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City of Milwaukee Awarded Federal Funding for Brownfield Remediation and Redevelopment

“This new funding will deploy additional testing and clean-up support at brownfields and historically-contaminated properties in our community.”

MILWAUKEE – On Thursday, May 25, the Redevelopment Authority of the City of Milwaukee (RACM) was awarded $5.5 million in federal funding from the U.S. Environmental Protection Agency (EPA) to expedite the assessment and cleanup of brownfield sites in Milwaukee that will spur redevelopment efforts and advance environmental justice. EPA selected six communities in Wisconsin to receive this federal funding that will boost economic growth, support environmental remediation efforts, and build stronger neighborhoods.

“For years, the City of Milwaukee’s strong partnership with the Environmental Protection Agency has delivered critical federal funding for brownfield remediation and redevelopment in our neighborhoods,” said Milwaukee Mayor Cavalier Johnson. “This new funding will deploy additional testing and clean-up support at brownfields and historically-contaminated properties in our community. Thank you to President Joe Biden and the EPA for their commitment and investment in Milwaukee’s future.”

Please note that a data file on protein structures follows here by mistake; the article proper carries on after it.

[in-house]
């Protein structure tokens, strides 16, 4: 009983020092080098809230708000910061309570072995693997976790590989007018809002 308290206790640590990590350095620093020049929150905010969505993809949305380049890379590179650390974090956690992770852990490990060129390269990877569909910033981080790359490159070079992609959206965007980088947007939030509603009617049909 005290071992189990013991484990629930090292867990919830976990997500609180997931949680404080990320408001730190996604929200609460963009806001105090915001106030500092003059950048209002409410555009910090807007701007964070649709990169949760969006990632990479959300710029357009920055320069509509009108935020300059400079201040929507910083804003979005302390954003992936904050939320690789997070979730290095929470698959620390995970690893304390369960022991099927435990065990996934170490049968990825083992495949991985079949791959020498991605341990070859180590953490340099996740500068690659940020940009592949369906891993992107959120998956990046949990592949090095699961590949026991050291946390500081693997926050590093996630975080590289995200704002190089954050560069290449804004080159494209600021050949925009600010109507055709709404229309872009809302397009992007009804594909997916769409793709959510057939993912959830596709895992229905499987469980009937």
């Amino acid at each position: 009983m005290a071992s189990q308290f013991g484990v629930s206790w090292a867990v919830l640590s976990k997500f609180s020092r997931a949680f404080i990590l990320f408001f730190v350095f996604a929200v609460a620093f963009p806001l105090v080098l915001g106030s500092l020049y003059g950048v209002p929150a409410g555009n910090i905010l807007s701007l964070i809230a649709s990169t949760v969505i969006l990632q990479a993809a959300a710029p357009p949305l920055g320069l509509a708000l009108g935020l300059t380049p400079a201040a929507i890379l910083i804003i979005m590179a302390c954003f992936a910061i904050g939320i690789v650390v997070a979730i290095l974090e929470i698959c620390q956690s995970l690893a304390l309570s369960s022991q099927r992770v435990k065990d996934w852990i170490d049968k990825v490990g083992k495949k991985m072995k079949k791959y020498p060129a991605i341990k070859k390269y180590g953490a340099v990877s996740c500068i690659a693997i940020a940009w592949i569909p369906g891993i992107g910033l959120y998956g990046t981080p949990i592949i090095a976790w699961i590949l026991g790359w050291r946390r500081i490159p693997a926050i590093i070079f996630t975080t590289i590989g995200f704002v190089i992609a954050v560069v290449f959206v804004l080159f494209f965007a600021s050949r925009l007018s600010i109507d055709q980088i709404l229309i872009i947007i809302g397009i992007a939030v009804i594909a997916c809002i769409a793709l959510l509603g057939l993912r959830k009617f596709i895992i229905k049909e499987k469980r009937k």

RACM will receive a $2 million grant funded by the federal Bipartisan Infrastructure Law to clean up a former industrial property at 3940 N. 35th St. The 13.7-acre site was historically used for several industrial purposes which include disposal of an industrial waste solution containing iron and sulfuric acid, also known as pickle liquor, into multiple lagoons; housing numerous aboveground storage tanks including three 60,000-gallon propane tanks, two 30,000-gallon propane tanks and a 500,000-gallon fuel oil tank; storing automobile frames and loading products onto rail cars. The vacant site is contaminated with chlorinated volatile organic compounds, polycyclic aromatic hydrocarbons, and heavy metals. Grant funds will also support community engagement activities including community meetings with virtual options.

RACM will also receive a $500,000 community-wide grant to conduct 20 Phase I and ten Phase II environmental site assessments. Funds will also be used to prepare five cleanup plans and to support community outreach activities. The city is targeting the 25 census tracts that make up the 30th Street Industrial Corridor.

In addition, RACM’s Brownfield Revolving Loan Fund (RLF) has been selected to receive an additional $3 million through the Bipartisan Infrastructure Law because it has a high-performing RLF program with significantly depleted funds. The RLF program has successfully made loans or subgrants leading to 15 cleanup projects that are either completed or underway. The funding will extend the program’s capacity to provide funding for more cleanups in the Milwaukee’s most underserved areas.